We love SCUBA diving and we’ve managed to do a lot of it, racking up almost 400 dives between the two of us in some of the best dive destinations in the world, but we’d never been on a liveaboard dive boat until we boarded the Aggressor III for a week of intensive diving and topside fun in Belize.
Live aboard life in Belize
It’s fitting that we had our first (but hopefully not last) live aboard experience with The Aggressor Fleet which has been taking small groups of divers out for multi-day, all-inclusive, full-service, intensively-dive-focused trips since 1984. The fleet currently has 10 ships serving 11 of the world’s best dive destinations including the Cocos Islands in Costa Rica and the Galapagos Islands in Ecuador.
Aggressor is, admittedly, a terrible name unless you’re a pirate. But that’s what their fleet is called and who are we to argue? The company’s live aboard in Belize is called the Aggressor III and it was our home for a week of wonderful SCUBA diving.
We were welcomed aboard the Aggressor III by Captain Simon Marsh and his first mate (literally and figuratively) Andrina. They’ve both been diving for years and have both worked on other boats in the Aggressor fleet. We were in good hands.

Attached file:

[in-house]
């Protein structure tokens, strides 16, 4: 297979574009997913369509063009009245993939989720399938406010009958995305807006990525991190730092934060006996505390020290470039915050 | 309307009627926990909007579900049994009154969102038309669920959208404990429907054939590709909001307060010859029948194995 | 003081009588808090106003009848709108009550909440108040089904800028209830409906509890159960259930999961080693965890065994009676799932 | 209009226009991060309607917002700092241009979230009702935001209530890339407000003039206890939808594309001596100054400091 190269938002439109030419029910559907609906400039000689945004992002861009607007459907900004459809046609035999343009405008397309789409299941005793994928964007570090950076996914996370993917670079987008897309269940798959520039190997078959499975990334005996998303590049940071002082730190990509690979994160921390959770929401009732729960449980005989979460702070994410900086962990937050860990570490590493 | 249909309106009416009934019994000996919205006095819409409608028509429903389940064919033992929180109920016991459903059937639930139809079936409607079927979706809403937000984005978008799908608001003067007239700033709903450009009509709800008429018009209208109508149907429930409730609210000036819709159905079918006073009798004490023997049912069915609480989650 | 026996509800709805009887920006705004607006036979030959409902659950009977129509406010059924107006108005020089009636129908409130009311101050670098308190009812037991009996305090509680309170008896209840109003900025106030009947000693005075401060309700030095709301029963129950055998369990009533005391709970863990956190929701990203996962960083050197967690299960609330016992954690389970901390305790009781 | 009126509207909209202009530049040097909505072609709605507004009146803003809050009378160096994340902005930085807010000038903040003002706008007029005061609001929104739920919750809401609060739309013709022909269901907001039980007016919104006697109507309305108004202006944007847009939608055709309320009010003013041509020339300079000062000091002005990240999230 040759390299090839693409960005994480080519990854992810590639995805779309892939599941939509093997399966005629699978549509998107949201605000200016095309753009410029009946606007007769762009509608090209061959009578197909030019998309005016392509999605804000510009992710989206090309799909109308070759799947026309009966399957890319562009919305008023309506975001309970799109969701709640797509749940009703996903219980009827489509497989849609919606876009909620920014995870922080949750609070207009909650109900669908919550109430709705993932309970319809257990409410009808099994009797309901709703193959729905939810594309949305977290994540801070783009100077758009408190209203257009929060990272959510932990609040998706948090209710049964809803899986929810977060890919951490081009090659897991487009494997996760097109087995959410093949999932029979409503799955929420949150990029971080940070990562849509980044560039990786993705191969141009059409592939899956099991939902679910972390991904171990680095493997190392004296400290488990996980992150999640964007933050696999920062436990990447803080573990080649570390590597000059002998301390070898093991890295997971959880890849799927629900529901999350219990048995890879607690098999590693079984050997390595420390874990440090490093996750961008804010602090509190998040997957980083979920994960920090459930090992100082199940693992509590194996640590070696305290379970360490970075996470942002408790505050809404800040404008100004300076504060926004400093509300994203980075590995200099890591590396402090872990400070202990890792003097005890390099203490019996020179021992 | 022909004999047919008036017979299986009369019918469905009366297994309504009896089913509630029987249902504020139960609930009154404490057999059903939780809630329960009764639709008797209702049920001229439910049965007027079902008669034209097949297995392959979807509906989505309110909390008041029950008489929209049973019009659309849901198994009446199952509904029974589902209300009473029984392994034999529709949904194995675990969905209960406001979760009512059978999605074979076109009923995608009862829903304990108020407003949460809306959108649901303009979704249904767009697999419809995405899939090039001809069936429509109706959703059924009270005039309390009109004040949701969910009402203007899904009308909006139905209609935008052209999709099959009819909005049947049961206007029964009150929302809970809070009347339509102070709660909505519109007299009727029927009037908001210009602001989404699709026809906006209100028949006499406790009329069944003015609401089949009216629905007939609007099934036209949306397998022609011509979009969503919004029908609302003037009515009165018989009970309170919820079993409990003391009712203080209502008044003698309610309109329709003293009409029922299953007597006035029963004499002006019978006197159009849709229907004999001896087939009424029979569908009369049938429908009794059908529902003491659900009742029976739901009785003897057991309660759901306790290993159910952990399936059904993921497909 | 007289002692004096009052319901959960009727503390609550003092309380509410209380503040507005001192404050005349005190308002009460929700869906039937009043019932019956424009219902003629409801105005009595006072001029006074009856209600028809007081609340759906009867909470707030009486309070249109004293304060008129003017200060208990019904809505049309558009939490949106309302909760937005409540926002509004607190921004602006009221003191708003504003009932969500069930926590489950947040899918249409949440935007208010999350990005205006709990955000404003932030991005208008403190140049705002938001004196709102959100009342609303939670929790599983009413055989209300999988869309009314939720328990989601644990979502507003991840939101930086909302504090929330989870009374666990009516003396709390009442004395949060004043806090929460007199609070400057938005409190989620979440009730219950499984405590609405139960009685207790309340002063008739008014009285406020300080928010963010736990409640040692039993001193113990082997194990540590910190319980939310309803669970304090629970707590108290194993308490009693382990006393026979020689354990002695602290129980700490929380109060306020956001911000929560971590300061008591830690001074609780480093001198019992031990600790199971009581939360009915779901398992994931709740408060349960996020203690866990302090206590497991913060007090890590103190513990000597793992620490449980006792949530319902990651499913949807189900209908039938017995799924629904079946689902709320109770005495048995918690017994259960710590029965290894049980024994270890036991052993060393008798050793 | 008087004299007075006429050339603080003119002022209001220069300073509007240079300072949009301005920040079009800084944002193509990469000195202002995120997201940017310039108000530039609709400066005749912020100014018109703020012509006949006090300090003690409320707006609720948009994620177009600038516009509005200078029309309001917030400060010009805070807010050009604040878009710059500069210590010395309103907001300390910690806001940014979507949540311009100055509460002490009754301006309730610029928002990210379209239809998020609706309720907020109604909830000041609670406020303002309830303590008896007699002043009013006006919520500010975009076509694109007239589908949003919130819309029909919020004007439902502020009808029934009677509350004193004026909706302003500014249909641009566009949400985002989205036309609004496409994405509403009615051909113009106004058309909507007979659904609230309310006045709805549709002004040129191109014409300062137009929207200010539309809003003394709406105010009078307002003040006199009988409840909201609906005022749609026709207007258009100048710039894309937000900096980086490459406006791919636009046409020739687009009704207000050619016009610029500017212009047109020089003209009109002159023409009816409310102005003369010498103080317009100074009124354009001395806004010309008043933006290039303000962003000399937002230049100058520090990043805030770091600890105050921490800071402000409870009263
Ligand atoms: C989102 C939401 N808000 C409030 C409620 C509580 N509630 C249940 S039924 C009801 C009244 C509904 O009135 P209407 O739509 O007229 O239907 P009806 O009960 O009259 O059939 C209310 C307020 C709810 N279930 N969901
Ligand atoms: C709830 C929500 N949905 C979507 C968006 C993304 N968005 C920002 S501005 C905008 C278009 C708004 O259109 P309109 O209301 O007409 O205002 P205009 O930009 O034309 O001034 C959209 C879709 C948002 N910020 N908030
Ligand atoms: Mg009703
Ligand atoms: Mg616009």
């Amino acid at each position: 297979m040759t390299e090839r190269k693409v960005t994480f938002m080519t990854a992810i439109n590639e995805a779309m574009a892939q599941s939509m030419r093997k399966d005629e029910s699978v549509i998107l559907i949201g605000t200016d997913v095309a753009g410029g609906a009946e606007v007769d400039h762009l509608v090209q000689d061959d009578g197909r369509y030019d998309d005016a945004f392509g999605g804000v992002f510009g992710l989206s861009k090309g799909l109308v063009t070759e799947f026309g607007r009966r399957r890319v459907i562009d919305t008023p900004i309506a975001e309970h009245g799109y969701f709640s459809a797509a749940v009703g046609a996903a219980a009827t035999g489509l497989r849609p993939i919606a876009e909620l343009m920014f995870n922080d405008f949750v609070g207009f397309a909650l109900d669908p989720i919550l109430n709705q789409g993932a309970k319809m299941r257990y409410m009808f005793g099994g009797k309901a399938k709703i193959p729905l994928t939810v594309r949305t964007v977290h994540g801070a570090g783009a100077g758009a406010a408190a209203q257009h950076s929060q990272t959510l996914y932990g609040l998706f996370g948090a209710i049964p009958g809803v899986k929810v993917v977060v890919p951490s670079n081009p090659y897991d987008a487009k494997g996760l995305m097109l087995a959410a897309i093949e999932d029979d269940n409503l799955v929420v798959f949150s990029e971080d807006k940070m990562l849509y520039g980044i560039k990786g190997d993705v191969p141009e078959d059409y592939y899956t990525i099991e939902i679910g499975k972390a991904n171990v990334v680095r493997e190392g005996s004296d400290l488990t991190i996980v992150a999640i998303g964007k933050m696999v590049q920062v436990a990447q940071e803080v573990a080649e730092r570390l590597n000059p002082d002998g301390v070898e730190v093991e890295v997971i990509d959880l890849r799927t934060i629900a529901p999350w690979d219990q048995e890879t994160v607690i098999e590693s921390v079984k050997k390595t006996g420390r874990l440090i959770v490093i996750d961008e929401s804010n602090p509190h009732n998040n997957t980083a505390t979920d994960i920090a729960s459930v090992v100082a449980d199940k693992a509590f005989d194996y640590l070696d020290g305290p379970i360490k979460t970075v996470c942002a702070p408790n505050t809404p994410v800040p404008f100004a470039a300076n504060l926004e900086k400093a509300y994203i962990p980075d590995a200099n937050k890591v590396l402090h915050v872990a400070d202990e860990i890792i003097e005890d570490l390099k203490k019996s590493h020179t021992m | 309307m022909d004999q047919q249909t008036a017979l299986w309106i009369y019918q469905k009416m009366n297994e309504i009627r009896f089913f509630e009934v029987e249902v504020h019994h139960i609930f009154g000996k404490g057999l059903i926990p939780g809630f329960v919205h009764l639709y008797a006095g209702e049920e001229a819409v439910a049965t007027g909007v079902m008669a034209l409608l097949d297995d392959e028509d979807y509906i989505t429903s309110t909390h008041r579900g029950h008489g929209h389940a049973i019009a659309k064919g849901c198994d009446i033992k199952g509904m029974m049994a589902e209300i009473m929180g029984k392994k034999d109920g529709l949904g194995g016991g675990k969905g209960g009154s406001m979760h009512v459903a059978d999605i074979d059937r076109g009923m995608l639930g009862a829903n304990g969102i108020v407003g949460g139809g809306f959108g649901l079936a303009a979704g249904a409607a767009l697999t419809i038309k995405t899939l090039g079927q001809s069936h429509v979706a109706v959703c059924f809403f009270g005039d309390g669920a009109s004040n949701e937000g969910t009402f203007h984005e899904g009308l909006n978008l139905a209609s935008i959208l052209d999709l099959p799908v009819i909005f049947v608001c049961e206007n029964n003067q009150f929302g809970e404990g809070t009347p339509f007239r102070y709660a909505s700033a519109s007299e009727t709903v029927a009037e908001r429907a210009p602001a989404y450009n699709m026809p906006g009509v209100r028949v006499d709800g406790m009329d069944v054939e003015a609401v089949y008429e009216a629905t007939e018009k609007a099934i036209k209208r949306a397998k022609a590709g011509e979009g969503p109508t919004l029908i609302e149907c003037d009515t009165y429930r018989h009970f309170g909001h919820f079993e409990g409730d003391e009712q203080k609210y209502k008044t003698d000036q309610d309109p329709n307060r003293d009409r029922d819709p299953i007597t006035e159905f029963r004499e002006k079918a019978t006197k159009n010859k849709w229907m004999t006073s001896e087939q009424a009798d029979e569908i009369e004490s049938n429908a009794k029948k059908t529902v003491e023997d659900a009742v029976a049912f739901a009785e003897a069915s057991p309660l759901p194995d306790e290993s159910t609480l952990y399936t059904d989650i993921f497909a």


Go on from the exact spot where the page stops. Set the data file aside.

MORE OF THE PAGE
As the ship set sail we took a quick tour of our home for the week and found nine smartly-laid-out cabins (for up to 18 guests total) with A/C and televisions (for playing DVDs), ingenious storage/stowage areas, and private bathrooms. The communal living room was cozy and had plenty of plugs for laptops and for charging cameras and batteries.
Upstairs on the top deck, a small wet bar even had a tap of local Belikin beer (though smart ship rules mean that once you have a drink you become a snorkeler for the day). Sadly, the top deck hot tub was out of commission.
It was all kept spotlessly clean and neat by Randy who, when he wasn’t serving us delicious snacks or making sure our dinner plates were heaped high, was either polishing something, plumping pillows, or ironing and folding napkins into amazing shapes. We wish him luck with his pizzeria in the town of Orange Walk. We can guarantee that it will be clean!
While the focus of the eight passengers on board was diving, part of the liveaboard life occurs on the surface and, sometimes, even on dry land. You’ve got to let your body expel accumulated nitrogen (commonly called “out gassing”) above the water anyway, so you might as well have fun. Plus, it’s was much easier for Captain Simon to whistle “Hello” when he didn’t have a regulator in his mouth. The Lionel Richie’s hit quickly became the silly theme song of our sailing. “Hello. Is it sharks you’re looking for?”
We spent one afternoon at the Half Moon Caye Natural Monument, a protected island that’s home to a thriving population of red-footed boobies and many of them had fluffy, demanding chicks when we were there.
The island is also a great place to have a picnic, especially with the talented Yanis, the chef from the Aggressor III kitchen, is on hand to handle the grill.
See what life on a live aboard dive boat is like under water.
Here’s more about travel in Belize